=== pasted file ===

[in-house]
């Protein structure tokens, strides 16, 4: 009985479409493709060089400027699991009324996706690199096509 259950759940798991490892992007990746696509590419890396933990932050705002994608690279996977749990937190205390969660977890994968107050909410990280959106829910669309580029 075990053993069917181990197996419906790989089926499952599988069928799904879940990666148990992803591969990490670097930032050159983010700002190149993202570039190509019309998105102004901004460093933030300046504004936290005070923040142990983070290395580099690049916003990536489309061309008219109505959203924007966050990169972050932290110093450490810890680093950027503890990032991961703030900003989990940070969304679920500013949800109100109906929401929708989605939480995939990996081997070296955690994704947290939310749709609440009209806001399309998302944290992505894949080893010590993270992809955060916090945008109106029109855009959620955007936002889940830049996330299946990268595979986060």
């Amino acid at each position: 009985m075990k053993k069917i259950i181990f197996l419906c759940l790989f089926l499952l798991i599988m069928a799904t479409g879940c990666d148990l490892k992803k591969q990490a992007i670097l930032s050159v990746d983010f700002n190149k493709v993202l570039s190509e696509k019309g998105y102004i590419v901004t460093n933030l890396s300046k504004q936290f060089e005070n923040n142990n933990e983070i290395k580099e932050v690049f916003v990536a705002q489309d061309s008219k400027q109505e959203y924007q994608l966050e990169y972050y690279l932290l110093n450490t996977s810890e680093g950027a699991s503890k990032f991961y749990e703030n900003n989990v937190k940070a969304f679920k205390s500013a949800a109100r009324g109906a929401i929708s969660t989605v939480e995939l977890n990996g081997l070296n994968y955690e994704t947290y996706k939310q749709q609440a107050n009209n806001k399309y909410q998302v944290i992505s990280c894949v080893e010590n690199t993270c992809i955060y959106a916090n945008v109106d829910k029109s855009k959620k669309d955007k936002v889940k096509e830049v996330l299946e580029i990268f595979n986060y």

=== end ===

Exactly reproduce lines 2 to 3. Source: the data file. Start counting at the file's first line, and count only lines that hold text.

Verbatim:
């Protein structure tokens, strides 16, 4: 009985479409493709060089400027699991009324996706690199096509 259950759940798991490892992007990746696509590419890396933990932050705002994608690279996977749990937190205390969660977890994968107050909410990280959106829910669309580029 075990053993069917181990197996419906790989089926499952599988069928799904879940990666148990992803591969990490670097930032050159983010700002190149993202570039190509019309998105102004901004460093933030300046504004936290005070923040142990983070290395580099690049916003990536489309061309008219109505959203924007966050990169972050932290110093450490810890680093950027503890990032991961703030900003989990940070969304679920500013949800109100109906929401929708989605939480995939990996081997070296955690994704947290939310749709609440009209806001399309998302944290992505894949080893010590993270992809955060916090945008109106029109855009959620955007936002889940830049996330299946990268595979986060």
């Amino acid at each position: 009985m075990k053993k069917i259950i181990f197996l419906c759940l790989f089926l499952l798991i599988m069928a799904t479409g879940c990666d148990l490892k992803k591969q990490a992007i670097l930032s050159v990746d983010f700002n190149k493709v993202l570039s190509e696509k019309g998105y102004i590419v901004t460093n933030l890396s300046k504004q936290f060089e005070n923040n142990n933990e983070i290395k580099e932050v690049f916003v990536a705002q489309d061309s008219k400027q109505e959203y924007q994608l966050e990169y972050y690279l932290l110093n450490t996977s810890e680093g950027a699991s503890k990032f991961y749990e703030n900003n989990v937190k940070a969304f679920k205390s500013a949800a109100r009324g109906a929401i929708s969660t989605v939480e995939l977890n990996g081997l070296n994968y955690e994704t947290y996706k939310q749709q609440a107050n009209n806001k399309y909410q998302v944290i992505s990280c894949v080893e010590n690199t993270c992809i955060y959106a916090n945008v109106d829910k029109s855009k959620k669309d955007k936002v889940k096509e830049v996330l299946e580029i990268f595979n986060y």